The Thanksgiving Visitor
My annual reading of Truman Capote’s beloved story, The Thanksgiving Visitor, a tale of the spirit of giving, is my bellwether that Macy’s Thanksgiving Day Parade cannot be far away.
Capote’s autobiographical story takes the reader back to his Alabama roots and the family of distant cousins who raised him. Miss Sook, a spinster cousin who calls him Buddy, is his best friend. The year is 1932. The story is in homage to this innocent and wise lady, who, like Buddy, lives off the largess of the same cousins in their large home. Thanksgiving Day, and especially dinner, is a much-anticipated event. This is the day when distant family pack up their children, their homemade dinner treats, leave the isolation of their rural lives and come to the big house for a day of reunion and feasting.
Capote’s writing is direct and unaffected. We see the characters through the eyes of Buddy, a precocious, yet sympathetic boy. At the time of the story, Buddy is in the second grade and is constantly beset by the class bully. The bully, a boy who had to repeat the second grade more than once, is twelve years old. Miss Sook, as Buddy’s friend and confidante, knows of the bully’s troubled family life. She takes matters into her own hands and invites the bully to their Thanksgiving dinner. Therein lies the tale. It is a story of bravery, cowardice, forgiveness, redemption, and thanksgiving, as powerful today as when first published in McCall’s, in 1967.
Capote wrote an earlier story, A Christmas Memory, based on the same family. What I want to write about this month is not just Capote’s stories, but all the holiday books to be read and reread throughout the season. It is never too late to start collecting Christmas books (and yes, there are more than a few Chanukah books, as well). The holiday books from our childhoods, our parents’ childhoods, our grandparents’ childhoods, and so on down the line, are out there waiting to be read and reread. Of all the various types of books one can collect, holiday books can be the most fun. These are books you can accumulate for your families and then pass them along to your grandchildren. They are memories ripe for the making.
When I was a kid, Christmas stories began at the reading of Dickens’ A Christmas Carol. That beginning intensified when my parents bought the record album of Lionel Barrymore’s very scary reading of the tale. I play the old 78’s on an even older record player for my own children, and it’s still scary, but scratchier than when first heard. I have several book editions of the story now, but my favorite is the one published in 1938, with an introduction by Barrymore.
Which stories do you remember? Miracle on 34th Street? Maybe O. Henry’s The Gift of the Magi, Toni Flynn’s Return of the Magi, or Henry Van Dyke’s The Story of The Other Wise Man? Who doesn’t have a copy of How the Grinch Stole Christmas? Did you know that The Littlest Angel has been in print for 51 years? Does anyone know if Loretta Young’s recording of that story is out on CD? Out in both print and CD is Dylan Thomas’ A Child’s Christmas in Wales. Another famous Welshman, Richard Burton, wrote A Christmas Story. Going way, way back is Washington Irving’s Old Christmas and Robert Browning’s story, Christmas Eve. The Night Before Christmas has been in print continuously since 1893. Poets, T. S. Eliot wrote The Cultivation of Christmas Trees and e. e. cummings, Little Tree, while Joseph Henry Jackson wrote The Christmas Flower, a story about the poinsettia. Robert Sabuda’s Christmas stories give new meaning to the art of the pop-up book. Often it is the illustrator who adds depth to the tale -such is the case with Margaret Wise Brown’s The Little Fir Tree and Robert Kenerk’s Bear’s First Christmas, both beautifully illustrated by Santa Cruz artist, Jim LaMarche. Martin Waddell’s story of the very first Christmas, Room for a Little One, A Christmas Tale, is brought to life by the rich illustrations of Jason Cockcroft. My newest favorite is Kate DiCamillo’s Great Joy.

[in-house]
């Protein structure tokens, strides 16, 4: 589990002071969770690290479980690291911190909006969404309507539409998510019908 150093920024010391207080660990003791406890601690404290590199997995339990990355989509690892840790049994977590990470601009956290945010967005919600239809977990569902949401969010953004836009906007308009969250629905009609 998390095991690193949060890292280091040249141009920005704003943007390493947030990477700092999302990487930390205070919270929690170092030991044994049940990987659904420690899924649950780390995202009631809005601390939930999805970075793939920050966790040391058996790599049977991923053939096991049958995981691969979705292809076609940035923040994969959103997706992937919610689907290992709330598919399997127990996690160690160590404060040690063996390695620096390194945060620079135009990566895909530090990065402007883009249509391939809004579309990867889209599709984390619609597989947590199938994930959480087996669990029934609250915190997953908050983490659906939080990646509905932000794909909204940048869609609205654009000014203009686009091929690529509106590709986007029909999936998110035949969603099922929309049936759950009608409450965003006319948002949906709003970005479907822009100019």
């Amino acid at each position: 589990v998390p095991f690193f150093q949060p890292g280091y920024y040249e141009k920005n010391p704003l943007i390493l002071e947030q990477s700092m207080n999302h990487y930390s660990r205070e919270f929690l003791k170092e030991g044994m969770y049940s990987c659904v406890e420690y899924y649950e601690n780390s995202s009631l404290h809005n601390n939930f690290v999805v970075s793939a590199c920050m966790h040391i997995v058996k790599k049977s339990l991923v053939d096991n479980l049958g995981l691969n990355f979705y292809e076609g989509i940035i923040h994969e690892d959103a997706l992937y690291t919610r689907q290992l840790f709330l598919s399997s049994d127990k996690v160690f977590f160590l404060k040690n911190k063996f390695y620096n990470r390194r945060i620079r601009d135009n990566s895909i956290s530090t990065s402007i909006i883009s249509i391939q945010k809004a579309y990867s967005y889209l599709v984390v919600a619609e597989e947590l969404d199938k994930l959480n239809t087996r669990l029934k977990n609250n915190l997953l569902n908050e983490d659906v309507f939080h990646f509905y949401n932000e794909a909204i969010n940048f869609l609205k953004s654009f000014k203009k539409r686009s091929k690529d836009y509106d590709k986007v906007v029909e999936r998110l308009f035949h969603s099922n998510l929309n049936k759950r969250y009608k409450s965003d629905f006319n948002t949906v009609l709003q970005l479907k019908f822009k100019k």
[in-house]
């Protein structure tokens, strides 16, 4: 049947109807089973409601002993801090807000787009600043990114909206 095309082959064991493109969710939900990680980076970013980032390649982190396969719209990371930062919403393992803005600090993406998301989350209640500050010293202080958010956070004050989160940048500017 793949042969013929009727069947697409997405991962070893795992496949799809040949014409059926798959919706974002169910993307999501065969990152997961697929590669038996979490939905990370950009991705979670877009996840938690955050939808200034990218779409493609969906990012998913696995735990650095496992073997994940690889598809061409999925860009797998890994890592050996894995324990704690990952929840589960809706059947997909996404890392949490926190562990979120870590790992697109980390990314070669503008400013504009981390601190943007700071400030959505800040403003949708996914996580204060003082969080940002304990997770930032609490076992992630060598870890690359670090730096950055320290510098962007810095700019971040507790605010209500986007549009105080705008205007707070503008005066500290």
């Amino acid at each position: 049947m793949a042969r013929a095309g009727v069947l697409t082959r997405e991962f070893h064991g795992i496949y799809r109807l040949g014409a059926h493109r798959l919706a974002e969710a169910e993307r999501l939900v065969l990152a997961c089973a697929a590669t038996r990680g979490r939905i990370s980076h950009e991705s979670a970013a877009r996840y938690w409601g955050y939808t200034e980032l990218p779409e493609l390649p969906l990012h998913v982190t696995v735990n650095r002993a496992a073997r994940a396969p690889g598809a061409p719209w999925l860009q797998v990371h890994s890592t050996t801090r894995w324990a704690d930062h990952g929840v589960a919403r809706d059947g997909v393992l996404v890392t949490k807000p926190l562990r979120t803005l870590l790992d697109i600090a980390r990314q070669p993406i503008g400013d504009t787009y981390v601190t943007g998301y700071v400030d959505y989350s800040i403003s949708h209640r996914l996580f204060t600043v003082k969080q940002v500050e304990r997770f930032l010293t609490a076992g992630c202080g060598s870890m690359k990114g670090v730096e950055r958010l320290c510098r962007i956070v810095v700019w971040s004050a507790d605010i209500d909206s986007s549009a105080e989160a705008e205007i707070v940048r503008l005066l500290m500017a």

One can never have enough holiday books. They are easier to store than ornaments or other decorations. They always complement any décor, from the living room coffee table to the kids’ rooms, the family room, and, oh yes, let’s not forget the holiday cookbooks, to the kitchen.
Turn off the TV and the cell phone, put the PC on hibernate, curl up with your favorite person(s), open the book, and turn to page one…..”It was the hour of rest in the Country Beyond the Stars….”
As an addendum to this 2007 column that first appeared in the Clayton Pioneer, may I wish you all the happiest of holidays, beginning with Thanksgiving, 2019.